Effective auditing of care bundle compliance facilitates the generation of real-time data, and implementation is highly dependent on the audit and feedback process [38]. This allows rapid feedback to staff as to whether their performance is in line with the care bundle and how it impacts on the quality of patient care [39], and this helps to promote the cultural changes required to attain uniform and optimal care processes [42]. Generating reliable data also allows improvements in care processes to be correlated with patient outcome measures to identify clinical benefits.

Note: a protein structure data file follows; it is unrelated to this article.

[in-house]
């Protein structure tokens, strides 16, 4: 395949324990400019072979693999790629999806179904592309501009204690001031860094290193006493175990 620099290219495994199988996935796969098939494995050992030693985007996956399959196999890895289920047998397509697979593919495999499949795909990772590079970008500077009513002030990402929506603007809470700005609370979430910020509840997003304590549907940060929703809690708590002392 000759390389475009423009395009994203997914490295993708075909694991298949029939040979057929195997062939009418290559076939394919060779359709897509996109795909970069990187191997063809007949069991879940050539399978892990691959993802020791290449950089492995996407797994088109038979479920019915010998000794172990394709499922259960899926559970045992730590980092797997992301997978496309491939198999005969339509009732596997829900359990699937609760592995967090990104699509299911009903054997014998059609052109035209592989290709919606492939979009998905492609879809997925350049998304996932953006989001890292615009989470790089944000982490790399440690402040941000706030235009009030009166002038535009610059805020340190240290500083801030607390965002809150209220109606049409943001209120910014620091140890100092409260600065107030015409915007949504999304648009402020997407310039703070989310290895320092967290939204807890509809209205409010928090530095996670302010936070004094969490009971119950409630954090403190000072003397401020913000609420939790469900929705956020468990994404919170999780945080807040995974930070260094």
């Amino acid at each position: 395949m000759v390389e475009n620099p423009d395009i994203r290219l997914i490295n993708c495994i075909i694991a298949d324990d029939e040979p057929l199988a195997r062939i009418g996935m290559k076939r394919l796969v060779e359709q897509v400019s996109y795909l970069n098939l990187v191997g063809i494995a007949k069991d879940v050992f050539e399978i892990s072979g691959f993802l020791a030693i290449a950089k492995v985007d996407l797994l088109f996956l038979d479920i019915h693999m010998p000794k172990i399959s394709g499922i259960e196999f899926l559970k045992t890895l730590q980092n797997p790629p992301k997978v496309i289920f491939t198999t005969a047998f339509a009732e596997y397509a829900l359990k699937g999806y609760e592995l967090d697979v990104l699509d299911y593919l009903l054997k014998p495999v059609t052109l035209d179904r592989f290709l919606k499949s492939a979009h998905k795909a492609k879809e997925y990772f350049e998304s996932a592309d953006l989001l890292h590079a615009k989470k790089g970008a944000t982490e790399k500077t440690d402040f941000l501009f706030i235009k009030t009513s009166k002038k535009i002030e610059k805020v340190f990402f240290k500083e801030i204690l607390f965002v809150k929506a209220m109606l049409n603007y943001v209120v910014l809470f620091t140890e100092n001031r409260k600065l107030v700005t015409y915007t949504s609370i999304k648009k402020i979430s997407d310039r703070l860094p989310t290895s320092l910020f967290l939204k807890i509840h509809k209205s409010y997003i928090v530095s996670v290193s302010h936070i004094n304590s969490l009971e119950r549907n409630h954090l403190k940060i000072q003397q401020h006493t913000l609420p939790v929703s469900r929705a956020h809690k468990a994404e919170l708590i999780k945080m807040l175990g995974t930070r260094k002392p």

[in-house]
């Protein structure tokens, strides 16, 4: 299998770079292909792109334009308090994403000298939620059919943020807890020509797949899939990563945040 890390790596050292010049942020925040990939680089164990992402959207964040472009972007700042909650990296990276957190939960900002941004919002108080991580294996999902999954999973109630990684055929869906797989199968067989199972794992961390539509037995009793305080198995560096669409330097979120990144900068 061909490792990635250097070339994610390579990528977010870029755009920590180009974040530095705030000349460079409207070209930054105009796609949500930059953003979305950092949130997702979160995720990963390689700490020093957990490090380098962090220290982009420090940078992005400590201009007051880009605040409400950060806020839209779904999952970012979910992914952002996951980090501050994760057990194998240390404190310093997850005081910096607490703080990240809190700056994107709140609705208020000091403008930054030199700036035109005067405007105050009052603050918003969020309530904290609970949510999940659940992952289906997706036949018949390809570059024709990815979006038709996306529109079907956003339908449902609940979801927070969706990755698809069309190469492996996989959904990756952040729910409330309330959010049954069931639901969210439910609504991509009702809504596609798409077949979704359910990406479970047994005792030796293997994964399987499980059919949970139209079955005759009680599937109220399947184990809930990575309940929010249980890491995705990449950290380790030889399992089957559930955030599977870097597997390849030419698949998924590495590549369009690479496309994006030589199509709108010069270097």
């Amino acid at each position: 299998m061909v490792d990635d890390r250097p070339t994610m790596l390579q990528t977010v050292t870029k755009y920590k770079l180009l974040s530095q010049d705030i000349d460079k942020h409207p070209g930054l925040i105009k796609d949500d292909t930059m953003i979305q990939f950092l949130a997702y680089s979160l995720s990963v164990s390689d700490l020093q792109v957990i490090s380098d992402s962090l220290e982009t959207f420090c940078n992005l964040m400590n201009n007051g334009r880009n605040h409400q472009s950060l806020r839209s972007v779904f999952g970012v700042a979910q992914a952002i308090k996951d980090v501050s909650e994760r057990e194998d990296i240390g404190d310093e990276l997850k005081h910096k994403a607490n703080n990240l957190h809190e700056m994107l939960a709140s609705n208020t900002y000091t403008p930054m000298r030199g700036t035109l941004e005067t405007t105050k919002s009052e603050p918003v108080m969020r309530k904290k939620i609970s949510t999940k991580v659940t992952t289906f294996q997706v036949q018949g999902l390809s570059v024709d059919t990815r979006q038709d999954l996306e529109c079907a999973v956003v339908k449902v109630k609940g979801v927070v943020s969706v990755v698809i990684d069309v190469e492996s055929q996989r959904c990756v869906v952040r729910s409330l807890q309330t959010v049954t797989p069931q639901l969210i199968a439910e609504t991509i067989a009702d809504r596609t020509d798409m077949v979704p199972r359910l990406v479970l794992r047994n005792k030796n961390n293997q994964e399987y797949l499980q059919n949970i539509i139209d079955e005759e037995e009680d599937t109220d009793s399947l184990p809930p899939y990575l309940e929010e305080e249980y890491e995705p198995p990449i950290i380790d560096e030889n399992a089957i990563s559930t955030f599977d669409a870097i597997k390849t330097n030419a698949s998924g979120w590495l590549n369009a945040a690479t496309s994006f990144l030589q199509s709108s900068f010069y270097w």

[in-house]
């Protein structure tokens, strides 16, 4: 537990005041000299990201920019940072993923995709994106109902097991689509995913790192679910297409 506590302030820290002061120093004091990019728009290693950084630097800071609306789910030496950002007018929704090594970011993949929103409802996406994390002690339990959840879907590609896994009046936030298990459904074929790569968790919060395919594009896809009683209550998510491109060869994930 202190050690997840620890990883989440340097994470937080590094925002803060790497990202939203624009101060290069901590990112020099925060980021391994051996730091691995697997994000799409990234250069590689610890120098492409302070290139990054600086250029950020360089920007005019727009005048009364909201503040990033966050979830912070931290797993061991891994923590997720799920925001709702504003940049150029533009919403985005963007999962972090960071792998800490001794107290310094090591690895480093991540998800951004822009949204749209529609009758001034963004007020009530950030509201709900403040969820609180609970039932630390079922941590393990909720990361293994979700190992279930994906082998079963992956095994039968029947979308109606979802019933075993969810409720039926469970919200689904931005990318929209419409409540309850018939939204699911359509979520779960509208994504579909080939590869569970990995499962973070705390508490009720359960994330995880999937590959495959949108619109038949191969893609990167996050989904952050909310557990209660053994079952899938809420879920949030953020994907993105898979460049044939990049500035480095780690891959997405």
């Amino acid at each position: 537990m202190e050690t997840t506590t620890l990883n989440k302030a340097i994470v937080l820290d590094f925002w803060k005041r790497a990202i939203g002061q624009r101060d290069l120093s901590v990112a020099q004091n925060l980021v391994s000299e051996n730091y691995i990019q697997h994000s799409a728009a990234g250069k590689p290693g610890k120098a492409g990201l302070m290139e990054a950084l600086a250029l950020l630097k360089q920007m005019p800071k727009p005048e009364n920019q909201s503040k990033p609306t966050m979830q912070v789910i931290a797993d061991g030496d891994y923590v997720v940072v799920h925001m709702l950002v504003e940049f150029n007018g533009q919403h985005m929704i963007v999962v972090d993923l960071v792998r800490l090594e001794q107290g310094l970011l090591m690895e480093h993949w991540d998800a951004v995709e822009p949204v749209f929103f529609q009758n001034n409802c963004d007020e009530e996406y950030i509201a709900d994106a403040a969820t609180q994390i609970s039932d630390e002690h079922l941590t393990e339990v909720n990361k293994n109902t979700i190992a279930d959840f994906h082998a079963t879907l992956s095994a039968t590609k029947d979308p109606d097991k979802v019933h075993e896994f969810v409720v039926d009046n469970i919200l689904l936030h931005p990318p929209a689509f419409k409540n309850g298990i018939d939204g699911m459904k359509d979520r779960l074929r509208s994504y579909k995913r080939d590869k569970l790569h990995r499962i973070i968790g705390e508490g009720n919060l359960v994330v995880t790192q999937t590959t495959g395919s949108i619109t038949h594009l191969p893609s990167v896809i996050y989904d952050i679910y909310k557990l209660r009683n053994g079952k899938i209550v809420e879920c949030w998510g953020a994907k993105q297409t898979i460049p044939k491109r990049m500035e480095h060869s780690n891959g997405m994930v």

The evidence base used during the development of these care bundle packages was derived from European HAP guidelines produced between 2002 and 2006 [14]. Since 2006, various new studies have been reported that either support or contradict the previous data for certain interventions. New data were not considered after the intervention ranking process had been completed (April 2008), and considerable discussion centred on the omission of certain of these lines of evidence. However, it was of note that new data generally pertained to more controversial interventions and that these parameters did not score highly during the ranking process. This finding serves to further validate the use of MCDA for identifying key interventions for inclusion in these care bundles, as parameters for which the evidence base was weak or controversial ranked poorly. Identifying interventions is generally accepted as being able to improve patient care processes, which is important in promoting widespread acceptance of a care bundle package. Numerous studies have shown the care bundle approach to be feasible and effective in improving both patient care processes and patient outcome [7]. It has been noted, however, that the availability of a number of different care bundles addressing the same condition is likely to confuse practitioners and confound implementation [4347]. Interestingly, a recent report from SHEA is consistent with our variables in the core elements of a preventive bundle. Interestingly, our report did not retain semi-recumbency because it did not have a high enough priority in the score (Fig. 1). Anyway, the effect of the proposed interventions in changing outcomes and processes of care needs further validation in a prospective study, which is ongoing.